But we can also learn from the woman. She came into the encounter blinded by her own prejudices and trapped in her own sense of failure and lack of worth. Because of this, she was unable at first to receive the grace that Jesus was offering to her.

 

The Catholic writer, Gerard Hughes, suggests that we all have our well moments, and our bucket questions. We are constantly laying down criteria for God to measure up to if we are going to listen to his voice. Jesus found this constantly, not just in Samaria, but also in Judaea, and even among his own people in Galilee. Can anything good come from Nazareth? Isn’t this a carpenter? Isn’t this just the son of Joseph – or even (nudge, nudge, wink, wink) of Mary! No way can he be acceptable as a messenger of God. So often, if the reality doesn’t fit our mental filing system, we ignore it.

 

Hughes suggests we make a list of all the ‘You have no bucket’ phrases we employ to avoid hearing God’s word to us when it comes from unexpected quarters. How about, ‘How can a gay person be a minister of the Church?’ ‘Why should I accept teaching from a woman?’ ‘How can any sensible person be a Roman Catholic?’ ‘Or a fundamentalist?’ ‘What have we got to learn about faith from Muslims, or Jews, or Hindus?’.

Then, says Hughes, we should pray to be delivered from the prejudice, bigotry, snobbishness, the attachments to religious traditions and personal preferences which blind us to the gifts God is offering to us, and makes us reject the people he chooses as messengers.

 

We need to do this, both as individuals and as churches. So many of the  unnecessary disputes between churches come because we categorise people as unacceptable ministers or members for some reason. This encounter warns us against doing this in Jesus’ name – because it is not something that seemed to bother him.

 

But we can also learn from the woman about how not to receive God’s free gift of grace. On the outside, she was a strong and feisty woman. She engaged in witty chat with this stranger, and replied to his mysterious pronouncements with a ready answer. But she was hiding behind strong defences; when he started to get personal, and talked about her marital situation, she quickly changed the subject and started a conversation about the relative merits of the Jerusalem Temple and the Samaritan Temple on their holy mountain. It didn’t matter how gentle and gracious Jesus was; she had been hurt too much in the past to risk going down that path.

 

We very often hide behind our defences and refuse to accept the gracious forgiveness and unconditional love that God offers us in Christ.

There are no preconditions to an encounter with the Living Word, no price on the reception of the Water of Life. It is offered to us through Christ in love, and we receive it in faith, and allow it to do its healing and inspiring and transforming work in us. Once we let down our defences, the Living Water which Christ offers us will become part of our very selves, and as it bubbles up  out of us will bring life and salvation to others.

 

We can prevent this happening by our own defences. But we can also get in the way of it happening to others by the way we receive them in Christ’s name. The woman had such strong defences because she had been bruised in her encounters with those around her, who judged her because of her marital history. The Christian Church has a sad history of passing adverse judgements on people because of their gender, or sexuality or marital misfortunes, denying them their dignity as children of God and their place in the redeemed community. Many such people have been deeply hurt by the judgements – spoken and unspoken – which church tradition and authorities has passed on them. I read of a Christian leader who was giving advice on a TV show, and was asked by a man whether he should marry a woman who had been married 4 times before. The Christian answered, “No. Steer clear of her. She is a 4 times loser”.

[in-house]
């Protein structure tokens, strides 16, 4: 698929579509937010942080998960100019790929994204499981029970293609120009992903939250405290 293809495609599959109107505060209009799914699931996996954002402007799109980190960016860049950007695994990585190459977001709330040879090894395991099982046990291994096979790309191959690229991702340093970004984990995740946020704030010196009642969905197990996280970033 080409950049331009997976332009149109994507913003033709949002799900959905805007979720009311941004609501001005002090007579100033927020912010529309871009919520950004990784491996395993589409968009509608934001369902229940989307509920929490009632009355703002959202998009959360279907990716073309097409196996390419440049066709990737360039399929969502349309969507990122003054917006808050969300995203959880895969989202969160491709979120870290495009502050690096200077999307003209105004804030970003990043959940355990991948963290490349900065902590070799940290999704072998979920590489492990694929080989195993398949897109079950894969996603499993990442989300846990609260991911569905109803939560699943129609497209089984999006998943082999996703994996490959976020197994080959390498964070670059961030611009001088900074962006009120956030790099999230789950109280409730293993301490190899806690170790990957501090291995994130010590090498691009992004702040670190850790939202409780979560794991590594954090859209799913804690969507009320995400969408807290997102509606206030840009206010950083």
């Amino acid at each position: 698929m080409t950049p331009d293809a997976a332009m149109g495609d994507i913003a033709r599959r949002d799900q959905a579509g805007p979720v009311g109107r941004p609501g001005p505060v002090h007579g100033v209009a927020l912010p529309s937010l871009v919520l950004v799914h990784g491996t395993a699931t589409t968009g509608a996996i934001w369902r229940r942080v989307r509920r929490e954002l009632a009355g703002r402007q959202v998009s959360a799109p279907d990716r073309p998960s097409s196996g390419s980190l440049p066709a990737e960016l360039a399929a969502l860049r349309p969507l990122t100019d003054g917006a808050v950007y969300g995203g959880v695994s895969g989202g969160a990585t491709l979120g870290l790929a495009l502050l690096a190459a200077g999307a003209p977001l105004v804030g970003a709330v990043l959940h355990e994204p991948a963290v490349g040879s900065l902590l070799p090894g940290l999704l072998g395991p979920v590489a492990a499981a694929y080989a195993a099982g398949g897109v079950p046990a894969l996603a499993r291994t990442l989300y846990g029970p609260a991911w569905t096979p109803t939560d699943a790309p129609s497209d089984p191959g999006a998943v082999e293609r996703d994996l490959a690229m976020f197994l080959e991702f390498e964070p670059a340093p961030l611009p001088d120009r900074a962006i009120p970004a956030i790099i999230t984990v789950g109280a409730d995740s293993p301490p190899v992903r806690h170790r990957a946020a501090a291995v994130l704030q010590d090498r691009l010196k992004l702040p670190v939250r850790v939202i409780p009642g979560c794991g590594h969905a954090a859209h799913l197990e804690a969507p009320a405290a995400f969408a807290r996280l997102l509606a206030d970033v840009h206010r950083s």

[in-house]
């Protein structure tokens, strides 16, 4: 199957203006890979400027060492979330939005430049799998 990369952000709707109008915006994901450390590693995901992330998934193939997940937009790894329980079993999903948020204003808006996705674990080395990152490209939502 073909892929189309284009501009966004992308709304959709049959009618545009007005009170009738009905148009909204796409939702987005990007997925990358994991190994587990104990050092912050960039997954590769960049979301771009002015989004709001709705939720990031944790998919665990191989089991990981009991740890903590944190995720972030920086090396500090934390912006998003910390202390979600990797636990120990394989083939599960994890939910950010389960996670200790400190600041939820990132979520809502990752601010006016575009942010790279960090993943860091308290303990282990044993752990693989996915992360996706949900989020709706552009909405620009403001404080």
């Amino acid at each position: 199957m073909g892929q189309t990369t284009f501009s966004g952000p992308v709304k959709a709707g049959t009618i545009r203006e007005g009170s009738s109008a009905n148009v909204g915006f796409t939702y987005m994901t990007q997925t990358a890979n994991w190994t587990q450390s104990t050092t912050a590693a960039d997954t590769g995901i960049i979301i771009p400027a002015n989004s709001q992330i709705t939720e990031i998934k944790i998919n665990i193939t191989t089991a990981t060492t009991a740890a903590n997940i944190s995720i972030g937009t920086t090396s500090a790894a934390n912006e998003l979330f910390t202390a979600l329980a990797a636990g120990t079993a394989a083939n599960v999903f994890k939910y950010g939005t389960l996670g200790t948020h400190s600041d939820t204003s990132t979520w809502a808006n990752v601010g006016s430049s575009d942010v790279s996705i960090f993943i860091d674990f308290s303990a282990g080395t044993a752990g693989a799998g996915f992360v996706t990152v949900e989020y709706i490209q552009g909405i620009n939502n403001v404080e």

Can you hear Jesus speaking of a person in such terms? On the contrary, his encounter with the woman at the well shows us him asking for help from a 5 or 6 times loser, and using her as his messenger to the people of her village. She came to the well a battered and guilt-ridden outcast; she went back  the first woman evangelist charged with telling of her encounter with the long-awaited Messiah. God will not be happy with us if our attitudes prevent others whom he wishes to use as his messengers from coming close and hearing his words of grace.

 

The final section of the woman’s meeting with Jesus is a conversation about worship. And here again, Jesus invites us to break lose from our preconceptions. The Samaritans worshipped God on in a Temple on Mount Gerazim, the Jews in Jerusalem – but both temples are about to become redundant. The only way to worship God after an encounter with his Messiah is in spirit and in truth.

Where doesn’t matter. Samaritan Temple or Jewish; plain chapel or ornate cathedral, ancient holy place or modern school hall, it’s just simply irrelevant, so long as we are open to the Holy Spirit. How doesn’t matter – Common Worship or BCP, modern worship songs or Gregorian chant, robes or ordinary clothes – it doesn’t matter so long as they are used to convey the truth which came to us in Jesus Christ.

 

And the most important message of this encounter is that ‘who’ doesn’t matter either – 5 times married woman or male disciple, they will both need to divest themselves of their prejudices and preconceptions in order to encounter Jesus and allow the Spirit to guide them into recognizing him as God’s Messiah and the one who brings us life and so will we.